Photography by Dan Austin
Prop Styling by Lisa Malott

Antilles [ an-til-eez ]

A chain of islands in the West Indies, divided into two parts, the one including Cuba, Hispaniola, Jamaica, and Puerto Rico (Greater Antilles), the other including a large arch of smaller islands to the SE and S (Lesser Antilles, or Caribees).

Caribbean cuisine is one of the world’s most flavorful and bright cuisines, incorporating flavors from a variety of cultures that have graced the shores of the islands over time. From Africa, France, and Spain to India, Britain, and Asia, these influences, along with the first dwellers of the Islands known to be the Arawak, Carib, and Taino “Indians” have formed the Caribbean’s complex and diverse food culture.

For centuries, many Caribbean islands were under European rule, and many of the region’s signature staples trace their beginnings back to the European and African countries where they originated. The diversity and mixture of these cultures create a unique blend of staple dishes. From seafood delicacies such as Conch to Spanish-influenced ingredients like fruit trees like orange, ginger, plantains, figs, date palms, sugar cane, grapes, tamarind, and coconut. The Americas introduced beans, corn, squash, potatoes, tomatoes, and chili pepper while the English introduced chicken, goat, and curry.

Recently the Caribbean-cuisine movement has become increasingly popular and is embraced by chefs and diners alike. Especially in cities like New York and Miami, where restaurateurs are embracing classic dishes and experimenting with developing new fusion recipes for a more creative approach. In addition, health food stores like Greenwise are making ingredients like breadfruit and cassava readily available due to their use in special diets and health benefits.

For us, it’s the flavors in Caribbean food that make it special, from tart to sweet and spicy, the following staple recipes will transport you to the white sandy beaches of the Caribbean coast.


Jamaican Escovitch, one of Jamaica’s staple dishes. The dish’s tart and spicy notes are simple yet complex––just like its origins and the colonial influences that continue to be a part of the Island’s culture––one of those being Spain’s colonization from 1494 to 1655. This savory dish features a blend of peppers, onions, and carrots cooked in vinegar and served atop flaky, fried red, or yellowtail snapper.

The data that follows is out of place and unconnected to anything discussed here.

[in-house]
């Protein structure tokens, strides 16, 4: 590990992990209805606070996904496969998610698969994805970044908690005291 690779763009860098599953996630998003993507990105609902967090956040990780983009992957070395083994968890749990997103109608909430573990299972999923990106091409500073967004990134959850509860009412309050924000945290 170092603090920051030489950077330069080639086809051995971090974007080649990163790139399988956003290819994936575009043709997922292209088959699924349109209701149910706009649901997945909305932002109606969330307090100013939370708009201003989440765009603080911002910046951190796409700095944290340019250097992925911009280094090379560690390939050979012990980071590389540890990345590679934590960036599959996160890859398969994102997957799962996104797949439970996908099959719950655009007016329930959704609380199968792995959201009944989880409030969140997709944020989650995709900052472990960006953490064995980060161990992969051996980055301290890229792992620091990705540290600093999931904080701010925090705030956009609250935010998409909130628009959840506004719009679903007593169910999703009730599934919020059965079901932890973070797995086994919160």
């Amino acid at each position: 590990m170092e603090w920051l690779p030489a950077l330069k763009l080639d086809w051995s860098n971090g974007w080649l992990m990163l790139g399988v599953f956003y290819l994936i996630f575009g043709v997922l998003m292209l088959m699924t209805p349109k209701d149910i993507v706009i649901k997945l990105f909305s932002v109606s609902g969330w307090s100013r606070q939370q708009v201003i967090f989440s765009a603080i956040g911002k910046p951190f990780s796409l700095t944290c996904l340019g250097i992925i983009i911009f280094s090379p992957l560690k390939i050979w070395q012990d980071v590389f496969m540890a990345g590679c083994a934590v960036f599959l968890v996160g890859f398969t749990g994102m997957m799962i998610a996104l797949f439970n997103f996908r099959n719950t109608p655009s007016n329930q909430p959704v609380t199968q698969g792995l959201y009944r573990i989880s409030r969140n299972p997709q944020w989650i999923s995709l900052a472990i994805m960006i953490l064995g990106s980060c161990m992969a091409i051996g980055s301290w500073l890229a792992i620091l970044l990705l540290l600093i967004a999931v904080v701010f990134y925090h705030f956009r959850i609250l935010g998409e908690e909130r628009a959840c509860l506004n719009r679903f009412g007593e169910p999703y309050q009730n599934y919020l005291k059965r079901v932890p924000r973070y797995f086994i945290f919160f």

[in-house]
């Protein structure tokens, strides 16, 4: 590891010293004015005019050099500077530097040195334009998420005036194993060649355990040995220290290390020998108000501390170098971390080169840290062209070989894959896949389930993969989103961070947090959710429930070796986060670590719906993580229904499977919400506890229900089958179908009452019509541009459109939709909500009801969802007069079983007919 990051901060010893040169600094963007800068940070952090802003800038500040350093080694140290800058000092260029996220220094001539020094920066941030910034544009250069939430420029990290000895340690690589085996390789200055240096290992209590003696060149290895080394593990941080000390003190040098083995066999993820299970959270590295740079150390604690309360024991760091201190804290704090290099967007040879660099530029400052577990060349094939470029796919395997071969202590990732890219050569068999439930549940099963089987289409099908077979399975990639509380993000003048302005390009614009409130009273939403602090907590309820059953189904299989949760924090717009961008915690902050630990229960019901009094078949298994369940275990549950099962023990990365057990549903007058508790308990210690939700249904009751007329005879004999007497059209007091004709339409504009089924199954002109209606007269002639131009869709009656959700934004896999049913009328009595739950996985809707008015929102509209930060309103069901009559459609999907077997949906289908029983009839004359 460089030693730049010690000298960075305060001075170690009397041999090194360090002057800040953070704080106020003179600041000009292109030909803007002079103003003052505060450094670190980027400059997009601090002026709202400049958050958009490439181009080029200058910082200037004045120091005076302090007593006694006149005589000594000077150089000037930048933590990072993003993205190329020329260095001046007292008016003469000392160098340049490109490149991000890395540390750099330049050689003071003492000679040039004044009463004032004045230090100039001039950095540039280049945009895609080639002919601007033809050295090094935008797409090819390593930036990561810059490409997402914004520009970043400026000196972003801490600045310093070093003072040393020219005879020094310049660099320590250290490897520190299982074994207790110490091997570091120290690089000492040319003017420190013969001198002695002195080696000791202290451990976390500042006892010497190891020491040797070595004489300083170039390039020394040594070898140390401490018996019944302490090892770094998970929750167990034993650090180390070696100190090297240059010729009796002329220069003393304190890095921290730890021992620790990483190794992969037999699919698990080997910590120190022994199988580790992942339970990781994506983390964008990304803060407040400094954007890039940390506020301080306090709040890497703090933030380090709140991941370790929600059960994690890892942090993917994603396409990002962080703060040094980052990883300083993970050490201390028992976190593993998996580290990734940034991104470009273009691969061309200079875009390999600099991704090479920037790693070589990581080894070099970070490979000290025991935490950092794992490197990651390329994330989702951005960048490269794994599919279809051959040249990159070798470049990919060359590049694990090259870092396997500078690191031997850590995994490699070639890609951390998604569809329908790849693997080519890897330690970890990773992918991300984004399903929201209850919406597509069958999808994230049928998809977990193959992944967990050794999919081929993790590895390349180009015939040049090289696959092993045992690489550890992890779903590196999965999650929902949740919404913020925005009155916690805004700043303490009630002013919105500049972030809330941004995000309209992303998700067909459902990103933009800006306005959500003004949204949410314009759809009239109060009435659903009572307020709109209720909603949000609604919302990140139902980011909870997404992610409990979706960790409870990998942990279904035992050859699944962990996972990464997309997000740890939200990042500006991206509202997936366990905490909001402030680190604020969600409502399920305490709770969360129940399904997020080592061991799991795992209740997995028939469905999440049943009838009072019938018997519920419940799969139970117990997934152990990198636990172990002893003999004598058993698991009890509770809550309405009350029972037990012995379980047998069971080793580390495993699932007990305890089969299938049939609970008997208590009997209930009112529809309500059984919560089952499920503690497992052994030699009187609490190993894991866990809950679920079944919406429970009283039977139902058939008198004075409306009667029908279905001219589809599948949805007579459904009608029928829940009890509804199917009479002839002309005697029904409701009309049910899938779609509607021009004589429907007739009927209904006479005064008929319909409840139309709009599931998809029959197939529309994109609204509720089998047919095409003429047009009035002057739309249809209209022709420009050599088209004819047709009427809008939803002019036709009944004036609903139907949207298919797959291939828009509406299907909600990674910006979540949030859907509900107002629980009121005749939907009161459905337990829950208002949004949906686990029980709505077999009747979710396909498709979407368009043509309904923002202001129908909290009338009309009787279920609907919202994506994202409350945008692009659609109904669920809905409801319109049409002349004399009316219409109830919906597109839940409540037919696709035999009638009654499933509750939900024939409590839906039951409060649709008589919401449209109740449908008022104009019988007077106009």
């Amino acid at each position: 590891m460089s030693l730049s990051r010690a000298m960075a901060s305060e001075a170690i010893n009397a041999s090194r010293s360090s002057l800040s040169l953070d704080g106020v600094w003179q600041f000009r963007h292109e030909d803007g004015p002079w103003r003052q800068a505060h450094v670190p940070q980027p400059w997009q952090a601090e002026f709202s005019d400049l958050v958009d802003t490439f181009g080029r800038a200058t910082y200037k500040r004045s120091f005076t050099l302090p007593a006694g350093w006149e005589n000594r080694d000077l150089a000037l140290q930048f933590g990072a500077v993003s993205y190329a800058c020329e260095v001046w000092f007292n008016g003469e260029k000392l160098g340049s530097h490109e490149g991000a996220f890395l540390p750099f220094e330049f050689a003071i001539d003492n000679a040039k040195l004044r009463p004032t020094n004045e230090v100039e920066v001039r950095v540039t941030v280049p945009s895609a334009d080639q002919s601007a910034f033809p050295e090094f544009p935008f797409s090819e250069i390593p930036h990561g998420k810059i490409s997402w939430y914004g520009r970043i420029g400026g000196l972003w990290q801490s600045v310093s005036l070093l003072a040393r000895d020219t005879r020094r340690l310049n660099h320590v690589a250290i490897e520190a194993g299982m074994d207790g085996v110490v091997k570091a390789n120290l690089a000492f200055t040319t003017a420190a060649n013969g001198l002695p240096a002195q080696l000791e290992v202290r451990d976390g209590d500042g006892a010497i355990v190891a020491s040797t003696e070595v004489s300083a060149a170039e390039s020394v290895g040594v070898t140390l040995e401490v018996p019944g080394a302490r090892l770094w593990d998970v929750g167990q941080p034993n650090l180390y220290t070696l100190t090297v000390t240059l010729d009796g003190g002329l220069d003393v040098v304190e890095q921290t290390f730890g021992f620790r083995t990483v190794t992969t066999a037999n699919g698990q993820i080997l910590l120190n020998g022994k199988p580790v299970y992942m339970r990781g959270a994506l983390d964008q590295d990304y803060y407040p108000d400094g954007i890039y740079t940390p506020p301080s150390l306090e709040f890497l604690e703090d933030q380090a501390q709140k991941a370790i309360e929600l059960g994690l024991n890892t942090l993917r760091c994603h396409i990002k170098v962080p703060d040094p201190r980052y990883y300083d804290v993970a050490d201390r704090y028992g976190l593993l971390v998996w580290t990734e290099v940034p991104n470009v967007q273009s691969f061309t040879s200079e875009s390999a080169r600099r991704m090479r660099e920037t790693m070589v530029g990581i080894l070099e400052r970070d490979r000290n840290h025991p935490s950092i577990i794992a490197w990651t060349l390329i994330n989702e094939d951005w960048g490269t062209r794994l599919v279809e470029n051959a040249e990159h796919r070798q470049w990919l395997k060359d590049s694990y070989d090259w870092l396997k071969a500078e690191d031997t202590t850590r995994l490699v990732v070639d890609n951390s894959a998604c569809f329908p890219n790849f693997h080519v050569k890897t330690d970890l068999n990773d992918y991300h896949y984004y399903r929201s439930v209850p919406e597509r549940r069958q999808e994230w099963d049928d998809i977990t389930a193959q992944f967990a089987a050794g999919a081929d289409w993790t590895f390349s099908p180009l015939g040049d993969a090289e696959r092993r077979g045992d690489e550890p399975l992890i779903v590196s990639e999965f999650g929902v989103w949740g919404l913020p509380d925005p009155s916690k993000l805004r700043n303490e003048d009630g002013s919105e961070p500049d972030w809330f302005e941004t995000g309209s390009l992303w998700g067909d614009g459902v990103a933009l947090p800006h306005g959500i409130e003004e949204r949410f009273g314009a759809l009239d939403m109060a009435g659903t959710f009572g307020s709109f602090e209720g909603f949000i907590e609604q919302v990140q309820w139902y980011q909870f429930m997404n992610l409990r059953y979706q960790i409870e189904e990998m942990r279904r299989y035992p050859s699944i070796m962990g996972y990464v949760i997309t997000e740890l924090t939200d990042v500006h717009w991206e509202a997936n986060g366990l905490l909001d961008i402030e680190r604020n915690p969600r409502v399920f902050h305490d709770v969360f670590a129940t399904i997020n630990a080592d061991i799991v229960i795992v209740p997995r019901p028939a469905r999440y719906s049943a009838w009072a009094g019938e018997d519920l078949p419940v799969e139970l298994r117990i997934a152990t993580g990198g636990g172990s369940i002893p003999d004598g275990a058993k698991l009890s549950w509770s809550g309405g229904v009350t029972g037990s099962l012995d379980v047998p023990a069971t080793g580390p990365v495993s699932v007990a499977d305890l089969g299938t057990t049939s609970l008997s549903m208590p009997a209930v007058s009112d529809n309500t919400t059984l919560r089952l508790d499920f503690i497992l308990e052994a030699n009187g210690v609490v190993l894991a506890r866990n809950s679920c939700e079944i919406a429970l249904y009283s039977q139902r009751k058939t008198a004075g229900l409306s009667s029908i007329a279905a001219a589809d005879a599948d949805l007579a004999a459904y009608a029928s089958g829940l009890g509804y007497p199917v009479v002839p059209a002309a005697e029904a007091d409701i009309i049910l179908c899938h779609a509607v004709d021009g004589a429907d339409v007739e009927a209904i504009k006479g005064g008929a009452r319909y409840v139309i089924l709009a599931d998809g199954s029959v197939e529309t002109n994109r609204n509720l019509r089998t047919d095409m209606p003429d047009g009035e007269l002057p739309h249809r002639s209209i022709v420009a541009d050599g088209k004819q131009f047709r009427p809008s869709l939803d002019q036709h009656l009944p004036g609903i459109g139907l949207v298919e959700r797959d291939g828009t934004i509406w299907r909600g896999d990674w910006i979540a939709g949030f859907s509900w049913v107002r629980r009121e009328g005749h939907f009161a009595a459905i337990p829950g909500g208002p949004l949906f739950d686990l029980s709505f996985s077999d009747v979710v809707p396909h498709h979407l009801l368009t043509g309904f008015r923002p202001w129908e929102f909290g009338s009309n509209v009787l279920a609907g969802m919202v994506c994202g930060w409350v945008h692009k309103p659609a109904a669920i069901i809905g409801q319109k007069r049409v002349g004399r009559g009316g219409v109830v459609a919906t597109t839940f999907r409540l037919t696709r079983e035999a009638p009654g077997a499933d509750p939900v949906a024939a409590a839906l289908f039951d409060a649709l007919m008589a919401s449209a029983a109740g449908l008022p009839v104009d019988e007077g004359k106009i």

The word Escovitch stems from the Spanish word Escabeche, a term that describes a variety of vinegar-marinated fish and meat dishes. The Spaniards, who had been colonized by the Moors for 700 years, borrowed this technique from North African and Middle Eastern cuisines.


Kosher salt

Freshly ground black pepper

2 tsp paprika

1 tsp cumin

4 small red or yellowtail snappers (about 1 lb each), cleaned

Canola oil, for frying

1 bay leaf

2 garlic cloves, crushed

1 scotch bonnet (or habanero) pepper, seeded, and thinly sliced

1 red bell pepper, thinly sliced

1 yellow bell pepper, thinly sliced

1 large yellow onion, thinly sliced

1 carrot, julienned

2 thyme sprigs

½ tsp ground allspice

1 cup vinegar (white, cider, or unseasoned rice vinegar all work fine)

1 tsp sugar

Chopped cilantro and limes, for serving


In a small bowl, combine 1 tbsp salt, 2 tsp black pepper, 2 tsp paprika, and 1 tsp cumin. Pat fish dry and score both sides of each fish with three diagonal lines. Rub the prepared seasoning all over the fish, inside and out.

In a large skillet, heat oil over medium heat, until hot, add the fish, cook each side for about 4 to 5 minutes per side until golden and crispy on both sides. Remove fish and set aside. Transfer to a paper towel-lined baking sheet to drain while you repeat this step with the remaining fish.

Once finished frying, Drain oil and leave about 2-3 tablespoons of oil and return the skillet to medium heat.

Add bay leaves, garlic, and ginger then stir-fry for about a minute. Add scotch bonnet peppers, bell peppers, onion, carrot, thyme, and allspice; cook and stir for 5 minutes until it begins to soften. Then add the vinegar and sugar, stir, and cook until vegetables are softened for another 4 to 5 minutes.

Season to taste, with salt and pepper.

To serve, transfer fish to a platter and spoon pepper mixture on top. Sprinkle with chopped cilantro and serve with lime wedges for squeezing.

In Jamaica, lime juice, Scotch bonnet peppers, and pimento (allspice) are added to the mix, making the perfect pick-me-up for leftover fried fish. This dish tastes even better the next day, once the snapper has soaked in the marinade. If frying whole fish intimidates you, feel free to substitute individual filets.


Rum cakes are a Caribbean Christmas staple, and this version is inspired by my mom’s yearly tradition to make rum cake for our friends and family.

Unlike other rum cakes where the liquor evaporates, this recipe calls for adding an extra pour or two (a half-cup, to be exact) of rum after it is fully baked––retro, boozy, comfort food at its finest!

Most rum cake recipes call for a combination of boxed cake mix and instant pudding mix, but in an attempt to elevate flavor and quality, I have developed a recipe for Spiced Pineapple Rum Cake “from scratch”. I decided to keep the pudding mix in the batter. It adds flavor, moisture, and density, allowing the cake to withstand any amounts of rum syrup drizzled over the cake.

In addition, my recipe calls for Five Spice powder which isn’t traditionally a part of Rum Cake recipes, but I love the aroma and how it compliments the pineapple offering a fuller flavor.


For the cake:

Butter or nonstick cooking spray, for the pan

1 ½ cups diced pineapple

½ cup chopped pecans, toasted

2 cups all-purpose flour

1 1/2 cups sugar

1 (3.4-ounce) package instant vanilla pudding mix

2 tsp baking powder

2 tsp five-spice powder, optional

1 tsp Kosher salt

1 stick unsalted butter, softened

½ cup canola oil

½ cup coconut milk

4 large eggs, room temperature

½ cup rum

2 tsp vanilla extract

For the syrup: